Background: Chemotherapy-induced neutropenia (CIN) has been found to be predictive of better therapeutic outcomes in studies of patients with various tumors. This study investigated whether CIN occurring during perioperative chemotherapy cycles 1 or 2 is a prognostic indicator in patients with completely resected non-small cell lung cancer (NSCLC). Patients and Methods: The records of patients with completely resected NSCLC receiving at least two cycles of perioperative platinum-based doublet chemotherapy were reviewed retrospectively. Early-onset CIN was defined as a neutrophil count <2.0×109/l during chemotherapy cycles 1 or 2. Subjects were stratified into two groups: presence or absence of early-onset CIN. Results: A total of 93 patients were included in this analysis. Earlyonset CIN developed in54.8% (51/93) cases. The median overall survival (OS) of patients developing early-onset CIN was significantly longer than the survival of patients without early-onset CIN (92.4 vs. 35.8 months, p=0.022), and the median disease-free survival (DFS) of patients with earlyonset CIN was also longer, although the difference was not significant (48.3 vs. 18.6 months, p=0.138). Multivariate analysis demonstrated that early-onset CIN was an independent prognostic indicator for OS [hazard ratio (HR) for death=0.422, 95% confidence interval (CI)=0.201-0.884; p=0.022] and DFS (HR for recurrence=0.482, 95% CI=0.247-0.943; p=0.033). Conclusion: Early-onset CIN during perioperative chemotherapy is predictive of better OS and DFS in patients with completely resected NSCLC.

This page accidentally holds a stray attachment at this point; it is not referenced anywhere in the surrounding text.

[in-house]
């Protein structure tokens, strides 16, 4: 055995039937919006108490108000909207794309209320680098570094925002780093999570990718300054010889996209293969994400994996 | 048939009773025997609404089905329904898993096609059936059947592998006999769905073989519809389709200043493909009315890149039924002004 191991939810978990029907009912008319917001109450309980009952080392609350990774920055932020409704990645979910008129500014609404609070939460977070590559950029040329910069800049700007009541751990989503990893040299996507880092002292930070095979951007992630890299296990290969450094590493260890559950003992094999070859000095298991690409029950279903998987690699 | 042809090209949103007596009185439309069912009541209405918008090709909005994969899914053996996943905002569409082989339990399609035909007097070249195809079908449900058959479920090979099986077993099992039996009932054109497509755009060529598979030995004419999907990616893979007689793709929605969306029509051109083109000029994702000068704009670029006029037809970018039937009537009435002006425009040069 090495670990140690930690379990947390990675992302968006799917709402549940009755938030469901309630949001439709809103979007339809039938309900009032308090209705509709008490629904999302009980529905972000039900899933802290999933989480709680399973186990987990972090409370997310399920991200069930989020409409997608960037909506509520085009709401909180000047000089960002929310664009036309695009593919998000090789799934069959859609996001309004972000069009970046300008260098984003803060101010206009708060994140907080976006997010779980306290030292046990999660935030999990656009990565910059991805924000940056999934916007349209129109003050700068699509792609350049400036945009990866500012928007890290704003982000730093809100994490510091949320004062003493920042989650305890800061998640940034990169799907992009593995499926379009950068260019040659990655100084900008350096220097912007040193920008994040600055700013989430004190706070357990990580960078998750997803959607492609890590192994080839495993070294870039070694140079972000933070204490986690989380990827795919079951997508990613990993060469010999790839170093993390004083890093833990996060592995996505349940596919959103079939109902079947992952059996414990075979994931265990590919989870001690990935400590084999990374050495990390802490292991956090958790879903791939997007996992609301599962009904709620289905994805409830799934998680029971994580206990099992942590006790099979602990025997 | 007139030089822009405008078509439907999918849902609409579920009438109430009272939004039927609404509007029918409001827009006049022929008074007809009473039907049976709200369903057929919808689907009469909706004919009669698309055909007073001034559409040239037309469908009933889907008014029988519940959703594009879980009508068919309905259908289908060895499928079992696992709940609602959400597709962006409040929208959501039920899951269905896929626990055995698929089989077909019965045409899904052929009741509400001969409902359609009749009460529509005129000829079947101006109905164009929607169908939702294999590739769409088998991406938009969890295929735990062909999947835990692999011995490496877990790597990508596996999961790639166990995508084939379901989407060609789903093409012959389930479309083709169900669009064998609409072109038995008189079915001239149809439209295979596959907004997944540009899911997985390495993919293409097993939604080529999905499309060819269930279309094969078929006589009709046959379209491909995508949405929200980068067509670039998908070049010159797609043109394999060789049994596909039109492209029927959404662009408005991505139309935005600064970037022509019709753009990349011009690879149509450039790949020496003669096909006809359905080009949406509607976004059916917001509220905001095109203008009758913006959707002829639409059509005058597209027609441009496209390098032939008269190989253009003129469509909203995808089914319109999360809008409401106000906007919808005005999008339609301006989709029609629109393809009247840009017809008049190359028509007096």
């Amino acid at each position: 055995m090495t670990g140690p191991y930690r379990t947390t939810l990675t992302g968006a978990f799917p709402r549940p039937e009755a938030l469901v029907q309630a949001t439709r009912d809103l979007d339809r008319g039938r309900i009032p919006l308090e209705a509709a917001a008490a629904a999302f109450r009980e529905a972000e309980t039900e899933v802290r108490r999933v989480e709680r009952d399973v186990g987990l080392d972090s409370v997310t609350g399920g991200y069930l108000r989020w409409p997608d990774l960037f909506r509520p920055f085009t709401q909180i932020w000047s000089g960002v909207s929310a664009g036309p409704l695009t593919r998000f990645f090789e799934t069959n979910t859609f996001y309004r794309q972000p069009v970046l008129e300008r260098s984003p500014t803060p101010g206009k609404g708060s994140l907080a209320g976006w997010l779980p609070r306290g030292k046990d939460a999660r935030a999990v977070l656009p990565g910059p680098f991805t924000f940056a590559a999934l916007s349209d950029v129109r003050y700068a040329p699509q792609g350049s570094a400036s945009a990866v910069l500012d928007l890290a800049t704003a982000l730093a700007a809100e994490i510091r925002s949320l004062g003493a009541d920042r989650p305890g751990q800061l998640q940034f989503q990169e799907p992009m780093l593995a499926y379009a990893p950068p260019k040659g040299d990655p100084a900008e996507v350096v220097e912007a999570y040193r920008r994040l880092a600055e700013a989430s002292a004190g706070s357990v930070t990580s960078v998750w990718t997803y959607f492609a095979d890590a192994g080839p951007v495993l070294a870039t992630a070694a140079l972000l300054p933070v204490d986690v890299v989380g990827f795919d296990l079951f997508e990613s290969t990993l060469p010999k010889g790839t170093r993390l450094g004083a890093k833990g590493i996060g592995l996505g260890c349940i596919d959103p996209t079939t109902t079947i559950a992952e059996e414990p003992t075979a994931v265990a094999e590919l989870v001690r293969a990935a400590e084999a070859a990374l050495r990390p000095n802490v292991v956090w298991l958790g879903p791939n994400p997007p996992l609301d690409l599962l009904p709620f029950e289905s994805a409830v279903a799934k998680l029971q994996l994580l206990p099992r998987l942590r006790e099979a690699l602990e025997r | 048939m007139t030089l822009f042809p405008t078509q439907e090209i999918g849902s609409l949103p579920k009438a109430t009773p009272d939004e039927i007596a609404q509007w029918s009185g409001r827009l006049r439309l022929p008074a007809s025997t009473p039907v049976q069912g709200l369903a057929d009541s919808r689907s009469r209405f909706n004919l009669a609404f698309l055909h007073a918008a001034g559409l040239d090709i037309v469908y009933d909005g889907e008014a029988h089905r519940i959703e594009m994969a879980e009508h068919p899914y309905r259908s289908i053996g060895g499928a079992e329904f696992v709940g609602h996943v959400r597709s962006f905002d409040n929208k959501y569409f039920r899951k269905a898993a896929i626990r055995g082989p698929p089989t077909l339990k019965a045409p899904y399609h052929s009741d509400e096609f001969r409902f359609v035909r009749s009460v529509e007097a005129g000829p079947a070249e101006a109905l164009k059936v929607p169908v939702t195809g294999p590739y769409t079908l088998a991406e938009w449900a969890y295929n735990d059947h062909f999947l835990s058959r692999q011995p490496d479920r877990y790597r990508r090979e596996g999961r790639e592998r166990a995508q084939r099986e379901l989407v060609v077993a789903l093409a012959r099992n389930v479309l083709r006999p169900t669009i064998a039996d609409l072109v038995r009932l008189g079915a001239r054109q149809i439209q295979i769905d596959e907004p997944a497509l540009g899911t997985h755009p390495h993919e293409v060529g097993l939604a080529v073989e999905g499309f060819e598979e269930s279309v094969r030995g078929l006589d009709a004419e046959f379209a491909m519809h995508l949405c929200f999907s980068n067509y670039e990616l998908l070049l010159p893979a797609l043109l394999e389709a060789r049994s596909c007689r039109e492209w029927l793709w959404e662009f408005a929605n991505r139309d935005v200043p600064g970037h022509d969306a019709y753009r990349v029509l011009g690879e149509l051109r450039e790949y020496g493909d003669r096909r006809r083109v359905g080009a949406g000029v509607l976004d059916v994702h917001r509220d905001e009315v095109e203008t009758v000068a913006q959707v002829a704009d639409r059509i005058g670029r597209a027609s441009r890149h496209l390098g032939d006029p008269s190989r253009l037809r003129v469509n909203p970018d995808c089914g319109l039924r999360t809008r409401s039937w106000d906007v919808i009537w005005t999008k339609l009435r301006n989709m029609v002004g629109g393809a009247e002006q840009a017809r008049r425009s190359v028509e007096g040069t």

|Number of pages||8|
|State||Published - Jun 2013|
- Chemotherapy-induced neutropenia
- Non-small cell lung cancer